One of the benefits of talking about divorce is coming to the realization that a person going through a divorce feels less alone. You see that others have gone through similar experiences,” Silverman said. Another benefit is learning about how others solve similar problems. Exchanging ideas and information can be extremely valuable, she said. It may not be the right answer for you, but it gives information,” Silverman said. With a divorce, in particular, there is a lot of factual information to figure out.”

BE AWARE OF HOW IT MAKES YOU FEEL
There are several venues for sharing and getting support, Silverman said: Internet blogs and chat rooms, face-to-face conversations with friends and family, meeting with a therapist, attending, support groups, both peer-led, and professionally-led.

However, Silverman offers some cautions, depending on the venue. If using Internet resources, use judgment, and common sense, she said. Websites can be a great place for gathering information and talking to others, but the information on the site is not completely confidential, she said. As soon as you use those keystrokes, they are there, and they are there forever. Anyone can read what is written,”she said.

The only truly confidential place to discuss one’s experiences, Silverman said, is in a therapist’s office. She also said that one must be aware of how it feels to talk about divorce. She said that venting used to be considered a positive way to release pent-up feelings and de-escalate heightened emotions. She said that really is only true if the released emotions are then channeled in a positive way. There’s got to be another step after that, otherwise, we end up feeling worse,” Silverman said.

She said the best way to vent emotions is to have the release, then owning up to the emotions and taking personal responsibility for them. How can I use them? I feel angry and betrayed, but what do I need now not to get stuck in that bad place? Move on from that point,” Silverman said. Explore the thoughts and fears that arise in the divorce process. It is natural to feel anxious, angry, hurt or vulnerable. But make sure those feelings don’t linger and become all one thinks about. It doesn’t stay mired in the past on something that really cannot be changed,” Silverman said. It opens up possibilities.”

Look for ways to refocus the emotions on the positives that can come next. If one is getting stuck in the past, and can’t stop thinking about the hurts and frustrations of the divorce, professional help is in order, Silverman said. If it feels helpful, it probably is,”Silverman said. If you find after sharing, you end up feeling more intense, that’s a tip that it’s not working.”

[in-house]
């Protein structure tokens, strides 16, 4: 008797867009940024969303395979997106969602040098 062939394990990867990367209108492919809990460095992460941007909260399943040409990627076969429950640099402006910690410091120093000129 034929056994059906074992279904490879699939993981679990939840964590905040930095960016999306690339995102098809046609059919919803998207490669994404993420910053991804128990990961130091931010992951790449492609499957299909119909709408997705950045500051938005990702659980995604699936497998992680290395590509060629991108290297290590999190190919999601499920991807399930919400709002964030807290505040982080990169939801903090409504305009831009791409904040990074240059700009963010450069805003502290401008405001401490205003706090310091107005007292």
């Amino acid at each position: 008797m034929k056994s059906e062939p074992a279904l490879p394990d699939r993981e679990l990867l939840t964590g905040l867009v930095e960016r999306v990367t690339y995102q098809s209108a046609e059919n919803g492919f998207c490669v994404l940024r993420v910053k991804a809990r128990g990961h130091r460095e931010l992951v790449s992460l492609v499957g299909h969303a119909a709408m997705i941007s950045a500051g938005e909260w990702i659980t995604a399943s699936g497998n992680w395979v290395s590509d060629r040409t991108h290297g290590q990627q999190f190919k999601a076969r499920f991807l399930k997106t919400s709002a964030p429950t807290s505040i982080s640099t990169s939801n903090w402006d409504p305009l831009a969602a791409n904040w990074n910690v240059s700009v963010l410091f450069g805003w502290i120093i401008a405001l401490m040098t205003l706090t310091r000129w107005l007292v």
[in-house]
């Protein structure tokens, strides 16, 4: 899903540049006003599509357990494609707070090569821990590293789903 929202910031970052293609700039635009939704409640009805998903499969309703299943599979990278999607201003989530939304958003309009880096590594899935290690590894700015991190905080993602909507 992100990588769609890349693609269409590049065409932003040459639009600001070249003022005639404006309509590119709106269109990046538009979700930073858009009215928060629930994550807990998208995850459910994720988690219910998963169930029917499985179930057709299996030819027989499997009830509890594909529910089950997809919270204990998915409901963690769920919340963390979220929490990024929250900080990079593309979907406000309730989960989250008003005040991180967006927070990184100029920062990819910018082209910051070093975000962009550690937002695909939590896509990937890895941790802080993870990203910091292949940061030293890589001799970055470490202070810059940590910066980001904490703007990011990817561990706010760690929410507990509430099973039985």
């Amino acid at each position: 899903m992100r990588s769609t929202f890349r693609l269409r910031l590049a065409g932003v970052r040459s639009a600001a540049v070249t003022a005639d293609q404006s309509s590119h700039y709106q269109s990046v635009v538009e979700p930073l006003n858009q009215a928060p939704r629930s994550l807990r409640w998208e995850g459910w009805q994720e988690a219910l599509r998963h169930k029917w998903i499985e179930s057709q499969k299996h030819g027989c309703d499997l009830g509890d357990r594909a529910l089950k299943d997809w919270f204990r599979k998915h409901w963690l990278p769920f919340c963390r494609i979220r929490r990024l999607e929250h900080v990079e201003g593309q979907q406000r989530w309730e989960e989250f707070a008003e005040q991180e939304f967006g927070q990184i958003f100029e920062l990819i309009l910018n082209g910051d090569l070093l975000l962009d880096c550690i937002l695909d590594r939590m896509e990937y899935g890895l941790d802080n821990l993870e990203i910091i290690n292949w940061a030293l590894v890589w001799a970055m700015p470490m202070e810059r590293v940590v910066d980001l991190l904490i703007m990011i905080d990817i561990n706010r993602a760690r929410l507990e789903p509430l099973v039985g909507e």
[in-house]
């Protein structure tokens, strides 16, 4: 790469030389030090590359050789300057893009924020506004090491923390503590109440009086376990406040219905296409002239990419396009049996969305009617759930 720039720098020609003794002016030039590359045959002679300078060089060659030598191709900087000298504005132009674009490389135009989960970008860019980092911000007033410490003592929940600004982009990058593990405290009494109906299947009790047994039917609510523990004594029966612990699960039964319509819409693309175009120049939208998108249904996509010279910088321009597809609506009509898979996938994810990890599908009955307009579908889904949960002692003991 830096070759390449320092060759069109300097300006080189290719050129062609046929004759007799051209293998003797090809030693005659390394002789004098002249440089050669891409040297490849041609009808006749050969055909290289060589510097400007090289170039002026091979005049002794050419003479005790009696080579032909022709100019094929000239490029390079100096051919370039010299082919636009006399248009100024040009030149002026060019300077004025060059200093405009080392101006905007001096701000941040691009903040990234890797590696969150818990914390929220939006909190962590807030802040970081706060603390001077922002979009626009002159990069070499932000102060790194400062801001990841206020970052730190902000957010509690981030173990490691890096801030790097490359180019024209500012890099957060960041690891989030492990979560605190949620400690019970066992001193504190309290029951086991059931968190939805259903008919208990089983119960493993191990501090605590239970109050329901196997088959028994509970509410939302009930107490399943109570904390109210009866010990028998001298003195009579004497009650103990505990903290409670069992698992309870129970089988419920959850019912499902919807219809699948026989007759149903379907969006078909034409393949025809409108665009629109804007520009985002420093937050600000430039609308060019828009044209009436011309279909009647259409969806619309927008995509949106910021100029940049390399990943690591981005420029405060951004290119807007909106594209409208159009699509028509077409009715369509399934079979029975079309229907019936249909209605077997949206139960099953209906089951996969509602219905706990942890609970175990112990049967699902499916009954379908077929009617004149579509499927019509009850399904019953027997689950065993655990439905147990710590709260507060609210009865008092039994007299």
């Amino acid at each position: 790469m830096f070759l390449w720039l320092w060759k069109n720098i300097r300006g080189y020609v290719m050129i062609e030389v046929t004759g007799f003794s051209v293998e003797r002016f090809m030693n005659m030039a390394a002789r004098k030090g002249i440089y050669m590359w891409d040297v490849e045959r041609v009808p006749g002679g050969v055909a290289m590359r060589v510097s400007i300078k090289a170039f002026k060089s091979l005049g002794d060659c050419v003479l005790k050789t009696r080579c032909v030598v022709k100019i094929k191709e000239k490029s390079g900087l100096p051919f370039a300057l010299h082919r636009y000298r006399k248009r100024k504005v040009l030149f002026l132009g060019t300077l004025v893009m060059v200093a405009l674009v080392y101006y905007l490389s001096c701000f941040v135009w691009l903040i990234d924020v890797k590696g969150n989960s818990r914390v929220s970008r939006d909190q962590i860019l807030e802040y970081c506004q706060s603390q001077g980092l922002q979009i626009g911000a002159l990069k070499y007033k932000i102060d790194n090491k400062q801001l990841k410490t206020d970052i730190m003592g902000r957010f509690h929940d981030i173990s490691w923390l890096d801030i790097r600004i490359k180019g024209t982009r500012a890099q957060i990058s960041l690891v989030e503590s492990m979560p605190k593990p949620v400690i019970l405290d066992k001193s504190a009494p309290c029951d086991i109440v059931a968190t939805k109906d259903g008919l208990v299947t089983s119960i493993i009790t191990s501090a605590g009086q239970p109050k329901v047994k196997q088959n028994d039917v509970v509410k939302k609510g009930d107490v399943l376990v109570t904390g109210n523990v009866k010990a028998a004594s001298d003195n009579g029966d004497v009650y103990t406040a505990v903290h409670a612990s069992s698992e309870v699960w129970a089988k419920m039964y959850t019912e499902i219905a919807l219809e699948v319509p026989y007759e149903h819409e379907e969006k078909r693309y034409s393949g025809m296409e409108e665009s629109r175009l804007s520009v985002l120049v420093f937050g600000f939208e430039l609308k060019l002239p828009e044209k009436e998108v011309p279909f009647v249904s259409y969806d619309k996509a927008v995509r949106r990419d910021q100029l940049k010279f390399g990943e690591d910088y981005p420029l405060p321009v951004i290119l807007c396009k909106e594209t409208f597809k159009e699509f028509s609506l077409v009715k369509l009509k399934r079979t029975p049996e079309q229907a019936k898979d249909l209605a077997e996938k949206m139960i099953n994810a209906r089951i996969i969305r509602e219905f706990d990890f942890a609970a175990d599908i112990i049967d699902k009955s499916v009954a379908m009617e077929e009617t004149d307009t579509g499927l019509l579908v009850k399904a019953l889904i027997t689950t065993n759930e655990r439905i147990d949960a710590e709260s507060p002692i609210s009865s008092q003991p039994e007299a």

THE MOTIVATION HAS TO BE CONSTRUCTIVE

Equal to gauging the feelings as a result of sharing is acknowledging the motivation behind it, said Debra Mandel, Ph.D., a psychologist and author of “Dump That Chump: From Doormat to Diva in Only Nine Steps “” A Guide to Getting Over Mr. Wrong.” If the goal is to spew, then I don’t think it tends to be very helpful,” Mandel said. She specializes in relationship issues, and her website is at www.drdebraonline.com.

Complaining and whining is not going to set one on the path of recovery, Mandel said. Then someone can be more entrenched in a victim mentality,” she said. Instead, the process is more positive when the motivation is to find solutions to the emotional pain, to find resolutions that arise or to find ways to keep moving forward through the divorce, she said. The key to understanding if one is on a positive track or a negative one, Mandel said, is to evaluate the feelings that linger. When someone sounds angry and continues to feel angry about the resolution to the marriage, then they are going to stay stuck in that cycle,” Mandel said.

Feelings of anger can propel one forward through the emotional process of divorce. But if the anger doesn’t ebb, then the process stalls, she said. The best sign that sharing is helping in healing is that one is taking responsibility and ownership for one’s own experiences. There is no finger pointing, Mandel said. Instead, there is a focus on how to move on and do better next time. Mandel said she recommends that people find the expression that is best suited to them, whether it be through speaking, writing, or even drawing.

The process of expressing one’s feelings of divorce can be extremely beneficial if healing is the goal, Mandel said. It can have a two-fold benefit. It can be personally cleansing, and it can actually help other people,” Mandel said. Sharing experiences is a way to bond with people who are going through a similarly difficult experience, and together they can find their way to their new lives. They are doing it also to rebound,” Mandel said. It’s a new status from married to divorced. It helps people acclimate to that.”